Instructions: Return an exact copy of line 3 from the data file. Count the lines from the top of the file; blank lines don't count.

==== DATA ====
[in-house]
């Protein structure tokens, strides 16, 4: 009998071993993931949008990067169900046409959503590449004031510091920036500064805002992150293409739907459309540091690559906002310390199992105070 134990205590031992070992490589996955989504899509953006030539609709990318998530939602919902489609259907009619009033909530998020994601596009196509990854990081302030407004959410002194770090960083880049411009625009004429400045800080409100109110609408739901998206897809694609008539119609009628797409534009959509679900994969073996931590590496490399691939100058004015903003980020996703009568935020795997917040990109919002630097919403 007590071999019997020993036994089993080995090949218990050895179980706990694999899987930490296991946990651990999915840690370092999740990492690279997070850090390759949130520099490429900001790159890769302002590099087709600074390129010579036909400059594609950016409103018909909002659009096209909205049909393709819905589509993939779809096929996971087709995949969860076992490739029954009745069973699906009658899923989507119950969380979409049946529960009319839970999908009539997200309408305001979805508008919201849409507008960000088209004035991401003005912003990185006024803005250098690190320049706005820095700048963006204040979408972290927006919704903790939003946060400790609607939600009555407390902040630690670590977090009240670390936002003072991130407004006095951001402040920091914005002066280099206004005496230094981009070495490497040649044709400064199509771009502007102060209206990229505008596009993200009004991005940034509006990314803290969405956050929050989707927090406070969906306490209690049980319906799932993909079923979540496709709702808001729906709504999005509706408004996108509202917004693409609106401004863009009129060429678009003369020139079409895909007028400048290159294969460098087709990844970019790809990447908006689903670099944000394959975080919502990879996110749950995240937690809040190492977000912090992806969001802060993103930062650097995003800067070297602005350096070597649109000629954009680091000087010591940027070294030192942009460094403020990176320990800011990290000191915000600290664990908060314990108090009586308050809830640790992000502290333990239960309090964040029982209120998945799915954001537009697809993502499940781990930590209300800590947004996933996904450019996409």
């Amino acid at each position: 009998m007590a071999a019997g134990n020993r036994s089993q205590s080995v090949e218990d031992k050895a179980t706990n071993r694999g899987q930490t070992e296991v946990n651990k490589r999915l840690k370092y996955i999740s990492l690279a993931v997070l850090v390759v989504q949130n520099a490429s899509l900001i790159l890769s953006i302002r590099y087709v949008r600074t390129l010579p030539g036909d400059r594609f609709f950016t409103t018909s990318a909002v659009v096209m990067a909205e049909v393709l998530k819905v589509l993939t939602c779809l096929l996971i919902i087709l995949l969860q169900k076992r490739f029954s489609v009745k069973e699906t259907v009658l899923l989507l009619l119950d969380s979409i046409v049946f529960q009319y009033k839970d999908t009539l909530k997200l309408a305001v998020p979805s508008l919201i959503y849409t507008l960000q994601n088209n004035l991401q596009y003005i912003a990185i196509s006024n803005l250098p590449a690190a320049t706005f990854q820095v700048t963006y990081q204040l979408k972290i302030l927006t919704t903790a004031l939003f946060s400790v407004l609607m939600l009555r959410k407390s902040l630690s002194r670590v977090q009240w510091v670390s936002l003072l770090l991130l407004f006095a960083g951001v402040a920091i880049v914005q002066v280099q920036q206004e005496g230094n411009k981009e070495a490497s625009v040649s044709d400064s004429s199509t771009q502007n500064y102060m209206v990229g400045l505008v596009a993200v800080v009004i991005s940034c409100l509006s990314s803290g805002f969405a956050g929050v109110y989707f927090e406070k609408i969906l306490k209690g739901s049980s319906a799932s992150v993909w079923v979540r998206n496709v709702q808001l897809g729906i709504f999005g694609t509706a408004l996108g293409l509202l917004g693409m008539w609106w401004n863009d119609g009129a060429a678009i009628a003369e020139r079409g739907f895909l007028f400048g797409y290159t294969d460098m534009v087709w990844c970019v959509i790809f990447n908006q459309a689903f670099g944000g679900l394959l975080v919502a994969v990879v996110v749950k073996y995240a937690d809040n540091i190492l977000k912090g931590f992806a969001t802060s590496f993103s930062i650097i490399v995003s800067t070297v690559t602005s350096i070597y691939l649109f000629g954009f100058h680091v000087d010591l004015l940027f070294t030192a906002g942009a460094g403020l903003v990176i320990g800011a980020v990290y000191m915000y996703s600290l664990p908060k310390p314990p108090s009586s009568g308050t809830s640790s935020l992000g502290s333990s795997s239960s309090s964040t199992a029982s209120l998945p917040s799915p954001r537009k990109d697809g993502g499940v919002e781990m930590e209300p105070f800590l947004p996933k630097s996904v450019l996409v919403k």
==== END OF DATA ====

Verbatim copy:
């Amino acid at each position: 009998m007590a071999a019997g134990n020993r036994s089993q205590s080995v090949e218990d031992k050895a179980t706990n071993r694999g899987q930490t070992e296991v946990n651990k490589r999915l840690k370092y996955i999740s990492l690279a993931v997070l850090v390759v989504q949130n520099a490429s899509l900001i790159l890769s953006i302002r590099y087709v949008r600074t390129l010579p030539g036909d400059r594609f609709f950016t409103t018909s990318a909002v659009v096209m990067a909205e049909v393709l998530k819905v589509l993939t939602c779809l096929l996971i919902i087709l995949l969860q169900k076992r490739f029954s489609v009745k069973e699906t259907v009658l899923l989507l009619l119950d969380s979409i046409v049946f529960q009319y009033k839970d999908t009539l909530k997200l309408a305001v998020p979805s508008l919201i959503y849409t507008l960000q994601n088209n004035l991401q596009y003005i912003a990185i196509s006024n803005l250098p590449a690190a320049t706005f990854q820095v700048t963006y990081q204040l979408k972290i302030l927006t919704t903790a004031l939003f946060s400790v407004l609607m939600l009555r959410k407390s902040l630690s002194r670590v977090q009240w510091v670390s936002l003072l770090l991130l407004f006095a960083g951001v402040a920091i880049v914005q002066v280099q920036q206004e005496g230094n411009k981009e070495a490497s625009v040649s044709d400064s004429s199509t771009q502007n500064y102060m209206v990229g400045l505008v596009a993200v800080v009004i991005s940034c409100l509006s990314s803290g805002f969405a956050g929050v109110y989707f927090e406070k609408i969906l306490k209690g739901s049980s319906a799932s992150v993909w079923v979540r998206n496709v709702q808001l897809g729906i709504f999005g694609t509706a408004l996108g293409l509202l917004g693409m008539w609106w401004n863009d119609g009129a060429a678009i009628a003369e020139r079409g739907f895909l007028f400048g797409y290159t294969d460098m534009v087709w990844c970019v959509i790809f990447n908006q459309a689903f670099g944000g679900l394959l975080v919502a994969v990879v996110v749950k073996y995240a937690d809040n540091i190492l977000k912090g931590f992806a969001t802060s590496f993103s930062i650097i490399v995003s800067t070297v690559t602005s350096i070597y691939l649109f000629g954009f100058h680091v000087d010591l004015l940027f070294t030192a906002g942009a460094g403020l903003v990176i320990g800011a980020v990290y000191m915000y996703s600290l664990p908060k310390p314990p108090s009586s009568g308050t809830s640790s935020l992000g502290s333990s795997s239960s309090s964040t199992a029982s209120l998945p917040s799915p954001r537009k990109d697809g993502g499940v919002e781990m930590e209300p105070f800590l947004p996933k630097s996904v450019l996409v919403k």